High speed serial and port control for logic analysis

March 23, 2013 Coded in C for the Atmel AVR32
#ifndef TESTPOINTS_H
#define TESTPOINTS_H

#include "gpio.h"

class TpHw
{

public:

//===================================================================================
// TOG, CLR, SET macros provide a means to quickly clear, set or toggle a pin.
// Each macro compiles into a single machine instruction when optimized. 
// usage is: 
//			TOG(AVR32_PIN10);
//===================================================================================

	#define TOG(pin) {											\
	volatile avr32_gpio_port_t *gpio_pin = &AVR32_GPIO.port[pin >> 5];	\
		gpio_pin->ovrt = 1 << (pin & 0x1F); } 

	#define CLR(pin) {											\
	volatile avr32_gpio_port_t *gpio_pin = &AVR32_GPIO.port[pin >> 5];	\
		gpio_pin->ovrc = 1 << (pin & 0x1F); } 

	#define SET(pin) {											\
	volatile avr32_gpio_port_t *gpio_pin = &AVR32_GPIO.port[pin >> 5];	\
		gpio_pin->ovrs = 1 << (pin & 0x1F); } 
		
//===================================================================================
// TAG provides a means to insert static real time serial data to be displayed on a 
// logic analyzer. The TAG macro should be optimized for a baud rate that matches 
// the instruction cycle time of the compiler. Each letter compiles into 10 
// machine instructions when optimized. Use 8 data bits, no parity and one stop bit. 
// usage is:
//			TAG(AVR32_PIN10, 'H', 'E', 'L', 'L', 'O');
//===================================================================================

	// this macro builds the bit
	#define BT(pin, letter, bit) {											\
		volatile avr32_gpio_port_t *gpio_pin = &AVR32_GPIO.port[pin >> 5];	\
		if (letter & bit)													\
			gpio_pin->ovrs = 1 << (pin & 0x1F);								\
		else																\
			gpio_pin->ovrc = 1 << (pin & 0x1F); } 
 
	// this macro builds the letter
	#define LETTER(pin, letter) {		\
		BT(pin, letter, 0x00);			\
		BT(pin, letter, 0x01);			\
		BT(pin, letter, 0x02);			\
		BT(pin, letter, 0x04);			\
		BT(pin, letter, 0x08);			\
		BT(pin, letter, 0x10);			\
		BT(pin, letter, 0x20);			\
		BT(pin, letter, 0x40);			\
		BT(pin, letter, 0x80);			\
		BT(pin, 0xff, 0xff);			}
	 
	// these build the tag
	#define LETTER1(pin, letter)      LETTER(pin, letter)
	#define LETTER2(pin, letter, ...) LETTER1(pin, letter) LETTER1(pin, __VA_ARGS__)
	#define LETTER3(pin, letter, ...) LETTER1(pin, letter) LETTER2(pin, __VA_ARGS__)
	#define LETTER4(pin, letter, ...) LETTER1(pin, letter) LETTER3(pin, __VA_ARGS__)
	#define LETTER5(pin, letter, ...) LETTER1(pin, letter) LETTER4(pin, __VA_ARGS__)
	#define LETTER6(pin, letter, ...) LETTER1(pin, letter) LETTER5(pin, __VA_ARGS__)
	#define LETTER7(pin, letter, ...) LETTER1(pin, letter) LETTER6(pin, __VA_ARGS__)
	#define LETTER8(pin, letter, ...) LETTER1(pin, letter) LETTER7(pin, __VA_ARGS__)
	 
	// these calculate the number of arguments passed
	#define ARGS_N(x1, x2, x3, x4, x5, x6, x7, x8, N, ...) N
	#define RSEQ_N()         8, 7, 6, 5, 4, 3, 2, 1, 0
	#define NARG_N(...)      ARGS_N(__VA_ARGS__)
	#define NARG(...)        NARG_N(__VA_ARGS__, RSEQ_N())
	 
	// these build the macro to start with (T1 - T8) base on number of arguments
	#define PASTE(a, b)      a ## b
	#define XPASTE(a, b)     PASTE(a, b)
	#define T_(pin, M_, ...) M_(pin, __VA_ARGS__)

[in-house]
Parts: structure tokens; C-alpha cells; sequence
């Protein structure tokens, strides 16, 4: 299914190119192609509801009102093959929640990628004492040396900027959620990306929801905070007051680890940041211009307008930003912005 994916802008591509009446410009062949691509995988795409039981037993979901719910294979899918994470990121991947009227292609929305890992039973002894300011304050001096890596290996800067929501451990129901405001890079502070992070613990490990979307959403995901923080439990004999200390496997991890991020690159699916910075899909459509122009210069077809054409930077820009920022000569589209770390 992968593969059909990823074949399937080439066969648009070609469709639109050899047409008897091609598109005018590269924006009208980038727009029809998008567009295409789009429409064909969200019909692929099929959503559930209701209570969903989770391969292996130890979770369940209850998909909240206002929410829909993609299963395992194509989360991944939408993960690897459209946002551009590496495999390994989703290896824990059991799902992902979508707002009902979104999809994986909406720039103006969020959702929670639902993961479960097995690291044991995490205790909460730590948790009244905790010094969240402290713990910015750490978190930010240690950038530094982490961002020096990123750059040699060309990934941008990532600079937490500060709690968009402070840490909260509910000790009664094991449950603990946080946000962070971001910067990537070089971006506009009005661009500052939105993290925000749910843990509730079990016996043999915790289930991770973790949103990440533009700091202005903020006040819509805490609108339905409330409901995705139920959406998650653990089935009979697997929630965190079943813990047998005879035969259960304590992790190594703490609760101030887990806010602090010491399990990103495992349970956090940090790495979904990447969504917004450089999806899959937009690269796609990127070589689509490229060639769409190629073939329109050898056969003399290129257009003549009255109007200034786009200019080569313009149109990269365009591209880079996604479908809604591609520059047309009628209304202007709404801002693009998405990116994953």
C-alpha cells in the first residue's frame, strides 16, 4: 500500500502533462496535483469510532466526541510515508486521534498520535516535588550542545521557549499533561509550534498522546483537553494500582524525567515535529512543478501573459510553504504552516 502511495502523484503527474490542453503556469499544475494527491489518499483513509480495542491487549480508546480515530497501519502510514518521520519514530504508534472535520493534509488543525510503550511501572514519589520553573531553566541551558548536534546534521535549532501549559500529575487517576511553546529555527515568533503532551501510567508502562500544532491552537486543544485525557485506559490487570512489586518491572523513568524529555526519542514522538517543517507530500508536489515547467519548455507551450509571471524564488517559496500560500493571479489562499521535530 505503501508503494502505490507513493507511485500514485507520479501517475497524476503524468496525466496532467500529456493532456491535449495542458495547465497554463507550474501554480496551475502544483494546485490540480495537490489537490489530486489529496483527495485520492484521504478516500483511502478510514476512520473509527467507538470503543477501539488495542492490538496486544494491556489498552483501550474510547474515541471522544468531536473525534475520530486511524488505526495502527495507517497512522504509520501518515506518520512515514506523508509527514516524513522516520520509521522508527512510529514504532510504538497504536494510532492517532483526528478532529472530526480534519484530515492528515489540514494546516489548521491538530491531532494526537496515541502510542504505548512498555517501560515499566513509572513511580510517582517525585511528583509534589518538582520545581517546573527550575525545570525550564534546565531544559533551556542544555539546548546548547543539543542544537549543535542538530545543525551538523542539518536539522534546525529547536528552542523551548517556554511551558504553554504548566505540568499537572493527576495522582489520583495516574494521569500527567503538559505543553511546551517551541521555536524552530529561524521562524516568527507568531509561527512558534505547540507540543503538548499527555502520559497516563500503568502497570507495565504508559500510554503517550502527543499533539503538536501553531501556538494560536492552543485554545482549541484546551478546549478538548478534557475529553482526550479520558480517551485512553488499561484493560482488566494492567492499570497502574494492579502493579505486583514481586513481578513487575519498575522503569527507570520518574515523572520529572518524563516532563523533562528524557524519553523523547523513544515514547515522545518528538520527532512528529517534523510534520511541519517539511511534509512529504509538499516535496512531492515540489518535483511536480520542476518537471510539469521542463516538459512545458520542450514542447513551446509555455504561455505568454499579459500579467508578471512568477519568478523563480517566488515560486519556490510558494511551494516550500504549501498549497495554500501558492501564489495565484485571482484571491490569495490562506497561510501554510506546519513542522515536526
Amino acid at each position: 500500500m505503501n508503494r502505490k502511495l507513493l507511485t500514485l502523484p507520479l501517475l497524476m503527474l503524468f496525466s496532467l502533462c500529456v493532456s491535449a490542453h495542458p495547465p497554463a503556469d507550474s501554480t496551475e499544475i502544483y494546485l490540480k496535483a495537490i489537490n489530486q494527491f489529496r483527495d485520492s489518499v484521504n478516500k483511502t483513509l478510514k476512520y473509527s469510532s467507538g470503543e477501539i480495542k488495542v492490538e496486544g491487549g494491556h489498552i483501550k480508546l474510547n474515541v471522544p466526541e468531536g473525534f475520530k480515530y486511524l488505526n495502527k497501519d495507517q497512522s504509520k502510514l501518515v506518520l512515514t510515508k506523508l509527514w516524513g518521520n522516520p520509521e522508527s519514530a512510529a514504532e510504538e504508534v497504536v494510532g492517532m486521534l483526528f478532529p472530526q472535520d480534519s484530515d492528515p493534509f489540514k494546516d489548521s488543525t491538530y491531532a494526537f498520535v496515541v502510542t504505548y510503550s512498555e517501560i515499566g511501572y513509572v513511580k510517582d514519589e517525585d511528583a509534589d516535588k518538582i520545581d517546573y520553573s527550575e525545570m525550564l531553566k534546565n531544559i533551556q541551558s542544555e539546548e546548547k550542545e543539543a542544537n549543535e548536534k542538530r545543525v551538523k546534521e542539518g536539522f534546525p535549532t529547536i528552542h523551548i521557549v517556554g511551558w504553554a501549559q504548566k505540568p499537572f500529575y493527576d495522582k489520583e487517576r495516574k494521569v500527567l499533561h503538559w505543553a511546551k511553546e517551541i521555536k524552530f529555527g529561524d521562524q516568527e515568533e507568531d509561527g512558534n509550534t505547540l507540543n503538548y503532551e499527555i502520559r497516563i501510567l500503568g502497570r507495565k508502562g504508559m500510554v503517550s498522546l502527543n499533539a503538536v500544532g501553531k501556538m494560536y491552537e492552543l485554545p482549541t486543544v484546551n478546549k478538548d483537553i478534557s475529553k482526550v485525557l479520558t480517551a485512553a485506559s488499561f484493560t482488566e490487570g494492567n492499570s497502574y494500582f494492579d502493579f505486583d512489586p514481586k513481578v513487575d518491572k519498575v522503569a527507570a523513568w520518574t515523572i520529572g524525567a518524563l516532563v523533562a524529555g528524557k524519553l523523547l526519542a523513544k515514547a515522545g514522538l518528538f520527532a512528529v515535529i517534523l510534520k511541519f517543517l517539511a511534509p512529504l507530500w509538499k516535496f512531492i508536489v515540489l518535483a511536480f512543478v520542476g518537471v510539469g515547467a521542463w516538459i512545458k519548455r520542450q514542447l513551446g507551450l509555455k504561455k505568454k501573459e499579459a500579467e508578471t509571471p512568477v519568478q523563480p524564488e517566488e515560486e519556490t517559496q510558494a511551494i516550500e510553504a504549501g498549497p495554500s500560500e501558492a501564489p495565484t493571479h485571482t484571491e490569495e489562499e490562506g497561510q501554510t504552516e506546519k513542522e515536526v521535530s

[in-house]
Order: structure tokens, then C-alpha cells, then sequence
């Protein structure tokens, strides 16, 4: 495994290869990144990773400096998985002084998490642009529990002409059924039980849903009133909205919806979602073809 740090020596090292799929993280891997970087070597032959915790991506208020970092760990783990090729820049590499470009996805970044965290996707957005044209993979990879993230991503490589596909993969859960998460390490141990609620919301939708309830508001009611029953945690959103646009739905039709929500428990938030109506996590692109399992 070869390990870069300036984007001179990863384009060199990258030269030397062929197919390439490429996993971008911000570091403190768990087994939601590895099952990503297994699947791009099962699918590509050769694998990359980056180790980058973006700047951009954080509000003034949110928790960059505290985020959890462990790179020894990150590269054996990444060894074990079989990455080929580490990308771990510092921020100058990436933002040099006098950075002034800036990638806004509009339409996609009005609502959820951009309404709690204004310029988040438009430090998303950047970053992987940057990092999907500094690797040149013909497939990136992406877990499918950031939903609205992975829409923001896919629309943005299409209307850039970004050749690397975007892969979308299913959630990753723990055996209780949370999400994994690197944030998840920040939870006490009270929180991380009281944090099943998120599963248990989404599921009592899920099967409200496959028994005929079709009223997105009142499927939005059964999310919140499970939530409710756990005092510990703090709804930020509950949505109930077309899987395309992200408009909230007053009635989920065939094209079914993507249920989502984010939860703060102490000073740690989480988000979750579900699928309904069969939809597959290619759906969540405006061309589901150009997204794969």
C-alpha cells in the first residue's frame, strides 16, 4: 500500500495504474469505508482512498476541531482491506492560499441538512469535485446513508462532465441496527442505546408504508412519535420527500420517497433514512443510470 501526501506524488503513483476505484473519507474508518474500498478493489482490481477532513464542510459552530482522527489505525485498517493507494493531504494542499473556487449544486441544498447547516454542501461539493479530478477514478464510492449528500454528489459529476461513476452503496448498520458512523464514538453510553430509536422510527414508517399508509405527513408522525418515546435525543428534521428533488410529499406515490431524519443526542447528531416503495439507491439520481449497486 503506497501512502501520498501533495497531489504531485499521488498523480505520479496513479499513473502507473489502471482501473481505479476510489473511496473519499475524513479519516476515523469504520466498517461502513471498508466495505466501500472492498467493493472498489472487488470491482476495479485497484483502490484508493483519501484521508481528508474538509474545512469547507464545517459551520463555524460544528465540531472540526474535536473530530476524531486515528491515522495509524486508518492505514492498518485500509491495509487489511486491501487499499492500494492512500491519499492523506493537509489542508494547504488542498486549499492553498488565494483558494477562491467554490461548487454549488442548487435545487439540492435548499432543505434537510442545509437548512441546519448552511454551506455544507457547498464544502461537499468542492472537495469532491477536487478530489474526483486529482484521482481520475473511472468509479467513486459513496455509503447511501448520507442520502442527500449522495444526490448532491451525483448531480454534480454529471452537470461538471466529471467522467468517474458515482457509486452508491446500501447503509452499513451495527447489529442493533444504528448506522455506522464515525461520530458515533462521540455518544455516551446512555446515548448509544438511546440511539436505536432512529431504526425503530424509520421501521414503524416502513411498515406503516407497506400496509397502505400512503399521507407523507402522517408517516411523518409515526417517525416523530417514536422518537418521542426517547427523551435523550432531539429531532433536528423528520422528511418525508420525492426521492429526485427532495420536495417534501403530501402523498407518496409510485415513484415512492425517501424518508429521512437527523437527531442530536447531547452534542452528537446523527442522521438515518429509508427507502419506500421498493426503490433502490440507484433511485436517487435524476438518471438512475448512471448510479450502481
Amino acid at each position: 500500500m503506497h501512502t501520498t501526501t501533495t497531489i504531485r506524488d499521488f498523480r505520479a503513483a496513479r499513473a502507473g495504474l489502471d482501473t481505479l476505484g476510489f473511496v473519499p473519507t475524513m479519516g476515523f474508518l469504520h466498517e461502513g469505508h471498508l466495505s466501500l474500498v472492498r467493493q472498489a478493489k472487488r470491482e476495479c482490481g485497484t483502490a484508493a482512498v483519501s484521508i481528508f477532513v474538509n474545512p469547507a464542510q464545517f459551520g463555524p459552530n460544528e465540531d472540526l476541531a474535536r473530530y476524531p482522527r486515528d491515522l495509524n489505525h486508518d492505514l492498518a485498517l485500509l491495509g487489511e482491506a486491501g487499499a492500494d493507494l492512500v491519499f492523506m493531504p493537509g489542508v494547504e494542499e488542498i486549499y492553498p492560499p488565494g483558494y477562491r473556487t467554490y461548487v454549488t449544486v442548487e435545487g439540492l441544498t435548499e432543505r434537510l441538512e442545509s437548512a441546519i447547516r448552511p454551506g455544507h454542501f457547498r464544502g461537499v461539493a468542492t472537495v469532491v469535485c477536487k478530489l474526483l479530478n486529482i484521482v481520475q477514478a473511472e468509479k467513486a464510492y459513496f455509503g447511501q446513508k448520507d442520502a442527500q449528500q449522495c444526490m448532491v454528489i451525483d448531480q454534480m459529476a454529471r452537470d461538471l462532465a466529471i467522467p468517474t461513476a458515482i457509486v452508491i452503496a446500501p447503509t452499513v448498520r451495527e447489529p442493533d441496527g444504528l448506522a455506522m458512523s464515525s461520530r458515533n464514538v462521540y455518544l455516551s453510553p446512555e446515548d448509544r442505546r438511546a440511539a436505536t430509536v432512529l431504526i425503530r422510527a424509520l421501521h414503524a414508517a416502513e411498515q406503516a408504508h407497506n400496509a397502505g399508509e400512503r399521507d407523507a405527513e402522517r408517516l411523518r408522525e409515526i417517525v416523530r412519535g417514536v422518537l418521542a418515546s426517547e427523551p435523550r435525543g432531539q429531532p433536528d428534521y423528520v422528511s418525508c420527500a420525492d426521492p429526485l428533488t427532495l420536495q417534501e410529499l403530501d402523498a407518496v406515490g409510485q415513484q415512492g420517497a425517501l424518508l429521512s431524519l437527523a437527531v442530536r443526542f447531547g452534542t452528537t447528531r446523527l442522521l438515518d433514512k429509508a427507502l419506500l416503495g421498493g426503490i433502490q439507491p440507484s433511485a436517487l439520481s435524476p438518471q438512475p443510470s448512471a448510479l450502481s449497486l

#define TAG(pin, ...)    T_(pin, XPASTE(LETTER, NARG(__VA_ARGS__)), __VA_ARGS__) 

//=====================================================================================
// textOut provides a means to insert dynamic real time serial data to be displayed 
// on a logic analyzer. The code below should be optimized for a baud rate that matches 
// the instruction cycle time of the compiler by stuffing no ops where appropriate 
// to balance the bit output. Use 8 data bits, no parity and one stop bit. This 
// gives a character that should take 55 cycles and doesn't take any time to set up. 
// usage is:
//			TpHw::textOut(AVR32_PIN_PA22, "HELLO");
//=====================================================================================

	static void serialOut(uint32_t pin, uint8_t value)
	{
		volatile avr32_gpio_port_t *gpio_pin = &AVR32_GPIO.port[pin >> 5];
		volatile uint32_t out = 1 << (pin & 0x1F);

		// start bit
		gpio_pin->ovrc = out;
		asm("nop"); 
	               
		// bit 0
		if (value & (1 << 0))
		{
			gpio_pin->ovrs = out;	  
		} 
		else
		{
			gpio_pin->ovrc = out;	  
			asm("nop"); 
		}
	          
		// bit 1
		if (value & (1 << 1))
		{
			gpio_pin->ovrs = out;	  
		}
		else
		{
			gpio_pin->ovrc = out;	  
			asm("nop"); 
		}
	    
		// bit 2
		if (value & (1 << 2))
		{
			gpio_pin->ovrs = out;	  
		}
		else
		{
			gpio_pin->ovrc = out;	  
			asm("nop"); 
		}

		// bit 3
		if (value & (1 << 3))
		{
			gpio_pin->ovrs = out;	  
		}
		else
		{
			gpio_pin->ovrc = out;	  
			asm("nop"); 
		}

		// bit 4
		if (value & (1 << 4))
		{
			gpio_pin->ovrs = out;	  
		}
		else
		{
			gpio_pin->ovrc = out;	  
			asm("nop"); 
		}

		// bit 5
		if (value & (1 << 5))
		{
			gpio_pin->ovrs = out;	  
		}
		else
		{
			gpio_pin->ovrc = out;	  
			asm("nop"); 
		}

		// bit 6
		if (value & (1 << 6))
		{
			gpio_pin->ovrs = out;	  
		}
		else
		{
			gpio_pin->ovrc = out;	  
			asm("nop"); 
		}

		// bit 7
		if (value & (1 << 7))
		{
			gpio_pin->ovrs = out;	  
		}
		else
		{
			gpio_pin->ovrc = out;	  
			asm("nop"); 
		}
	      
		// stop bit
		asm("nop");
		asm("nop");
		asm("nop");
		
		gpio_pin->ovrs = out;	  
	      
	}

	static void textOut(uint32_t pin, char *text)
	{
	   while (*text != 0)
	   {
		  serialOut(pin, *text++);
	   }
	}

};

#endif